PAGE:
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Mike L.
10-26-2012, 04:55 PM
Convex grinds and convex edges are very popular on sporting and defensive knives. Anyone tried/use them on kitchen knives?
Hope I am not suggesting heresy. :eyebrow:

James
10-26-2012, 05:32 PM
I think a lot/most knives have some degree of convexing; a convex grind helps mitigate stiction problems. I'm not sure about convex edges.

Pensacola Tiger
10-26-2012, 05:35 PM
Nope, no heresy.

Convex edges were used by Bark River on their kitchen series. For most people, it's easier to maintain a 'v' edge on waterstones rather than mess with sandpaper and mousepads or the expense and requirements of a belt grinder.

Note that the practice of adding a microbevel is essentially approximating a convex edge.

Rick

stevenStefano
10-26-2012, 05:35 PM
Its a pretty complex subject but you are true that it works well with kitchen knives and most good knifes will have a convex grind.

WillC
10-26-2012, 05:49 PM
Convex faces yes. Final bevels on very thin edges are much more practical as flat surfaces, and I think they cut better with less resistance. I tried very thin edges with convex final edges on my first few knives and it makes them a pain to maintain. On a thicker blade I say it can work, a convex on a cleaver works well, it does offer more support to the edge. But on uber thin edges I don't think the increase in support is noticeable and cutting resistance is increased as well as sharpening time.

Dave Martell
10-26-2012, 05:59 PM
Convex faces yes. Final bevels on very thin edges are much more practical as flat surfaces, and I think they cut better with less resistance. I tried very thin edges with convex final edges on my first few knives and it makes them a pain to maintain. On a thicker blade I say it can work, a convex on a cleaver works well, it does offer more support to the edge. But on uber thin edges I don't think the increase in support is noticeable and cutting resistance is increased as well as sharpening time.


A BIG :plus1: from me on this one.

Dave Martell
10-26-2012, 06:01 PM
Convex edges will happen even if we don't want them to and that's just from our natural wobble while sharpening. I say try for a flat bevel and you'll be better off than trying to convex and getting a thick edge in the process.

VoodooMajik
10-26-2012, 06:17 PM
I thought blending the bevel into the blade face was a form of convex edge? Am I mistaken?

tk59
10-26-2012, 06:58 PM
No. But the bigger the bevel, the more it contributes to the overall characterstics of the blade. A tiny bevel blended into a blade face isn't going to make as big a difference as a large one.

knyfeknerd
10-26-2012, 07:18 PM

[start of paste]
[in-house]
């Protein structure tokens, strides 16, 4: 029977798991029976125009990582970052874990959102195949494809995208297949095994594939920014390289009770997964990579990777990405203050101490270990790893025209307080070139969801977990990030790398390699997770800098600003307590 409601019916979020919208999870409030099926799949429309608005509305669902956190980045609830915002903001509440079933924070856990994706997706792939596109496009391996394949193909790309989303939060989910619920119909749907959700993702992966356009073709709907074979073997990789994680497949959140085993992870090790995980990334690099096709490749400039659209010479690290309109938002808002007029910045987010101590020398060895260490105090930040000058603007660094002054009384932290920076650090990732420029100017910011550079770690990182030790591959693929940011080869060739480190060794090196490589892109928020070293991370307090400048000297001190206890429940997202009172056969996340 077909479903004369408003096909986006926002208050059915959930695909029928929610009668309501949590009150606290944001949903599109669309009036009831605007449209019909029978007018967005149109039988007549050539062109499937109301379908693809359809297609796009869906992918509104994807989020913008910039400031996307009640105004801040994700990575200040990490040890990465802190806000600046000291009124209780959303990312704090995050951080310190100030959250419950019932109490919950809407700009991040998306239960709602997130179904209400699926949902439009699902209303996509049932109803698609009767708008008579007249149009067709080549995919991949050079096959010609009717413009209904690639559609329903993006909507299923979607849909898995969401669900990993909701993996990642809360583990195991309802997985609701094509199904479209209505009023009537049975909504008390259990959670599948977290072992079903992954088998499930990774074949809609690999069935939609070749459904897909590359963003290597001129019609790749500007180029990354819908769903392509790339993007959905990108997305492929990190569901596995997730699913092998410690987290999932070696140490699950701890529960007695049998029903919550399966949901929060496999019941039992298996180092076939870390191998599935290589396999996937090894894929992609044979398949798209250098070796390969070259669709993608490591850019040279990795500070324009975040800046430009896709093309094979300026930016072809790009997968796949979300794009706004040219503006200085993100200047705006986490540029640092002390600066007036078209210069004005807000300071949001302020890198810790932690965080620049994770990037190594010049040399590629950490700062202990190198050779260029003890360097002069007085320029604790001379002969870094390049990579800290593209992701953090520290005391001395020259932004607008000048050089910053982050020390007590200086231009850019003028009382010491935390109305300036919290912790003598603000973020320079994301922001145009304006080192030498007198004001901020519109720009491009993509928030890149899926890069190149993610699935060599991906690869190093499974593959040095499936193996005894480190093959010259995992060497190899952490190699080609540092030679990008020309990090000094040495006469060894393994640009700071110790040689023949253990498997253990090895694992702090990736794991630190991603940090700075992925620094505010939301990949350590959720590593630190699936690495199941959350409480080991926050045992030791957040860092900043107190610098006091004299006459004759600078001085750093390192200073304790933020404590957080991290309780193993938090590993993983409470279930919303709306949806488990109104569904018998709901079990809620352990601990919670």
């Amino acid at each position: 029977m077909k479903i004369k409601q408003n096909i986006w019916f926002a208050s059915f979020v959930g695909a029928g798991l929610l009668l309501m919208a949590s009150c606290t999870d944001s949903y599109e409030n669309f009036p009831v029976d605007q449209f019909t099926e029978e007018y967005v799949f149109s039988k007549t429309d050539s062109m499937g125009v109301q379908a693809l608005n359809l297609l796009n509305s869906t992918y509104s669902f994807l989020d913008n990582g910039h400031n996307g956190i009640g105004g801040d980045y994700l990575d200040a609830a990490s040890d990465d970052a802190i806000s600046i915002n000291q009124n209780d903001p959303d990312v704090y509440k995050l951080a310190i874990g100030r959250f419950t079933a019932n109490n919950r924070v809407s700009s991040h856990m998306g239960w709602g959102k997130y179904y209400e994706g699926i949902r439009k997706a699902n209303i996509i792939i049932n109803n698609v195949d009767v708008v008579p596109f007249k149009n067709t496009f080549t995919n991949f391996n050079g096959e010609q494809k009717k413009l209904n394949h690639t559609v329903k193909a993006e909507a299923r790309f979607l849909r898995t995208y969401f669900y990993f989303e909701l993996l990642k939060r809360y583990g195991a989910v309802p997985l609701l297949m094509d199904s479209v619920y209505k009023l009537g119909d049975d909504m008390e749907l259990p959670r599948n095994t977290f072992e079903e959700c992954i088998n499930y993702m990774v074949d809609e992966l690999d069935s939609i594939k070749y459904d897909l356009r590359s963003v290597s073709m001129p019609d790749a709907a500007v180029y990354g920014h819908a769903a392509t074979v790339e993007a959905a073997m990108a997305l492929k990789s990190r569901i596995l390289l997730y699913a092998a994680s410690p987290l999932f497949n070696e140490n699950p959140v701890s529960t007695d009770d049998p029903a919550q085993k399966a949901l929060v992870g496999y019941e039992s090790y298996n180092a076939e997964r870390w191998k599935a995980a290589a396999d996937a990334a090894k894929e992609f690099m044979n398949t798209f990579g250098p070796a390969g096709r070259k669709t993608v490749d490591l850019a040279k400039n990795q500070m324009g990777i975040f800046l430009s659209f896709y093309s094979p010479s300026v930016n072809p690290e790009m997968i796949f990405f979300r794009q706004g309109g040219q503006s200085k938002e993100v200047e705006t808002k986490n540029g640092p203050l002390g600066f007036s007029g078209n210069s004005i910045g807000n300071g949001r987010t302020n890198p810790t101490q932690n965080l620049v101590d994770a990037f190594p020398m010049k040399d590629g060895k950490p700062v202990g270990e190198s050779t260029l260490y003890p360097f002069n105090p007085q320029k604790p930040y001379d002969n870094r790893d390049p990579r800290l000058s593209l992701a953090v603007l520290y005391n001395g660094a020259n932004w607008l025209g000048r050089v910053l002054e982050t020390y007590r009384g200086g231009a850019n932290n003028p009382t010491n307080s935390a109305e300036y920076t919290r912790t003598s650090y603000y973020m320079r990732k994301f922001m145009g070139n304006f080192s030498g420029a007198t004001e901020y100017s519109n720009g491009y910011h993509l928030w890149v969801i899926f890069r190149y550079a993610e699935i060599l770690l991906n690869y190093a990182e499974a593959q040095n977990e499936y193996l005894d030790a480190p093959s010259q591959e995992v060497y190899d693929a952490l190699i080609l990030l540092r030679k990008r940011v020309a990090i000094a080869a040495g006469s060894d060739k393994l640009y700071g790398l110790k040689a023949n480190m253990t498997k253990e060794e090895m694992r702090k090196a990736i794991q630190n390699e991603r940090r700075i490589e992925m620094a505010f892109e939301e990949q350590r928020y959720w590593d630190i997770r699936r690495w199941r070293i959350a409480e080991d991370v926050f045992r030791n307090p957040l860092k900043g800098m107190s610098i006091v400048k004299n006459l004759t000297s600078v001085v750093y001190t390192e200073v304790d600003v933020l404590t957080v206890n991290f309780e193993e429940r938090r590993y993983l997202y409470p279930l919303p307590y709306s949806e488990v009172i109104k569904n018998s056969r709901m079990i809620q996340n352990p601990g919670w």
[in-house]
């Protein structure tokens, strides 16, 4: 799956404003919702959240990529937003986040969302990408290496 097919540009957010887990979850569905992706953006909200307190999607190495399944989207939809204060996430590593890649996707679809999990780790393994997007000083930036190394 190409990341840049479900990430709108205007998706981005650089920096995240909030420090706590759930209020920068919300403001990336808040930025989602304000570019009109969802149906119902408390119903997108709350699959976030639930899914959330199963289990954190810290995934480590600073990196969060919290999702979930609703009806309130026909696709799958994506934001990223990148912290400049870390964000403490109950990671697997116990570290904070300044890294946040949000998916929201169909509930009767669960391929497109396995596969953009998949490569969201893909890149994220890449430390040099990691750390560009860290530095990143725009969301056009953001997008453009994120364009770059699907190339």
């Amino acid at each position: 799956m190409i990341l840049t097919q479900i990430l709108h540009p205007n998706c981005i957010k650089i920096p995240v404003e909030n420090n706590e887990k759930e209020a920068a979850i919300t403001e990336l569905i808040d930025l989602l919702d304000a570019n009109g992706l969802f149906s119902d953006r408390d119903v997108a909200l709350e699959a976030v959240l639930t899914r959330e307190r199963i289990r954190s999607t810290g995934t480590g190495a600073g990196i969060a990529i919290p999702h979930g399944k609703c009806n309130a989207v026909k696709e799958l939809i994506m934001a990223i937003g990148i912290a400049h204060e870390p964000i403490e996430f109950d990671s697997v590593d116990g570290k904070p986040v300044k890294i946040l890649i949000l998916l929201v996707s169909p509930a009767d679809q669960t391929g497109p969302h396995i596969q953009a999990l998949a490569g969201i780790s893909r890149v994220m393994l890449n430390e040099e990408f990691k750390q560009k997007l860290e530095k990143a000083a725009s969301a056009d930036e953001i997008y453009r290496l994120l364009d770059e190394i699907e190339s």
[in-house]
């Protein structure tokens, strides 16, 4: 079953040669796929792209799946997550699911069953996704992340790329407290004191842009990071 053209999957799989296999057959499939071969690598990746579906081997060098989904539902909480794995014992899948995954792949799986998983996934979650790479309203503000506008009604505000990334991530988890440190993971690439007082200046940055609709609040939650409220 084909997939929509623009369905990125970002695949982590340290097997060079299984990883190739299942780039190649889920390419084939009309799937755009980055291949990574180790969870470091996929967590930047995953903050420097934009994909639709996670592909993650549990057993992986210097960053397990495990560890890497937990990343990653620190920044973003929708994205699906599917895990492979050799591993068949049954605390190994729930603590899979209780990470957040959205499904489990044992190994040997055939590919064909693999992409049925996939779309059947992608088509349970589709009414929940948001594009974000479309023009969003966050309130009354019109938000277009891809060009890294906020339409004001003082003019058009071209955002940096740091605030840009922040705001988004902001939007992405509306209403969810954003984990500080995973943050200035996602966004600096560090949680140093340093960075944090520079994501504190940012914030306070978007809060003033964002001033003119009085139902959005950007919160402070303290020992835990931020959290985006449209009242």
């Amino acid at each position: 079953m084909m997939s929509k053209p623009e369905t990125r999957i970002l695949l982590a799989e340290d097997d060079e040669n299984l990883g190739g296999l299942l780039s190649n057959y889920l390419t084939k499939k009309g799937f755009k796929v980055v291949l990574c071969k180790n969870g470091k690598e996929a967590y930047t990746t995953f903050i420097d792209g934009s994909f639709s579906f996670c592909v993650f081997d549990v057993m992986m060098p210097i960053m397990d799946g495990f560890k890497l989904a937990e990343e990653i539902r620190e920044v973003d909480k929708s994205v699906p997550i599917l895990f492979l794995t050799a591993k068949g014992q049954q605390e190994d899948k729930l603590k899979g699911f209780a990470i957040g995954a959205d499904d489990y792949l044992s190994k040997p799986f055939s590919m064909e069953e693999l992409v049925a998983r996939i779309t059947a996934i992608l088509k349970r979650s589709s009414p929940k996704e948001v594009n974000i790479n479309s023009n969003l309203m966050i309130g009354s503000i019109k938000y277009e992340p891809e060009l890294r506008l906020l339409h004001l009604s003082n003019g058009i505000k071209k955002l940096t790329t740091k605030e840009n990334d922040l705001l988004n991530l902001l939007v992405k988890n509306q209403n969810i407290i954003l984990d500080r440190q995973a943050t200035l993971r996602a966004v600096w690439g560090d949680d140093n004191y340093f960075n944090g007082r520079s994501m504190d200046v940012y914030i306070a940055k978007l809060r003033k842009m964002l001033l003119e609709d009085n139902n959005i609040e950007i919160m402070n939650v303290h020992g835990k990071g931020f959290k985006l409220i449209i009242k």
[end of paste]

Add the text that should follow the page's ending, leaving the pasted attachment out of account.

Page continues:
Nice thread Pops!

Mike L.
10-26-2012, 07:50 PM
I've been using a olde very cheap carbon chef knife with a convex edge formed on a sandpaper over mousepad gadget. Using only 400 grit paper it produces a powerful slicing edge. But, I'm a home cook who usually only prepares meals for myself. So, it doesn't have to last long until the next sharpening. I'm aware that this would never do in the Professional world.
No pics, because the knife is so horrible that I don't want to embarrass Knyfeknerd or even myself! :knife:

Benuser
10-26-2012, 08:32 PM
Refine with finer sandpaper and the edge will last much longer. You may even consider stropping on leather or newspaper.

EdipisReks
10-26-2012, 08:52 PM
Convex faces yes. Final bevels on very thin edges are much more practical as flat surfaces, and I think they cut better with less resistance. I tried very thin edges with convex final edges on my first few knives and it makes them a pain to maintain. On a thicker blade I say it can work, a convex on a cleaver works well, it does offer more support to the edge. But on uber thin edges I don't think the increase in support is noticeable and cutting resistance is increased as well as sharpening time.

right here is exactly how i do my gyutos.

keithsaltydog
10-27-2012, 06:25 PM
I thought blending the bevel into the blade face was a form of convex edge? Am I mistaken?

I would agree,blending bevels,which can only be done freehand can form a convex type edge.I call it back bevel & final bevel.The main thing & a mistake often made by begining sharpeners is rounding the edge.You want the two plains of your final bevel to meet to molecular infinity.

Lifting the spine at the end of a stroke either on a stone or strop can round your edge.Too high angles on a steel or over aggressive burr removal on the stone same thing.Thinning behind the edge,creating burrs,even if very fine burrs on polishing stones ending wt. lite strokes,to plains of bevel must meet.Cleaning up that edge,even newspaper works well.Main thing do not undo the edge wt. poor tech.

VoodooMajik
10-28-2012, 03:44 PM
That's basically how I'm been working my Yoshihiro.

I've been thinning it up behind the edge at a fairly low angle forming a bevel above the edge, then I sharpen up the bevel on my cutting edge. Afterwords I have been blending them together and into the blade face. It seems to stick less, less resistance and simply cut better.

Standard progression (10 down for carbons, 30+ down for vg10). My explanation is fairly brief but I'm sure most of you can imagine what I'm up to. Is There anything I should watch for apart from not rollling/roundng the edge? Does this just sound like bad news?

keithsaltydog
10-29-2012, 04:45 PM
If it works for you who is to argue.I don't even out the two bevels,but looking wt. a loop they are blended not distinct.Like to polish in progression all the way back to the rear of back bevel,this works well,giving less resistance going through food.

I am finding in teaching culinary students & cooks in the buss. that rounding is common.Thanks to Dave's DVD I am better able to draw pictures & explain what works & why.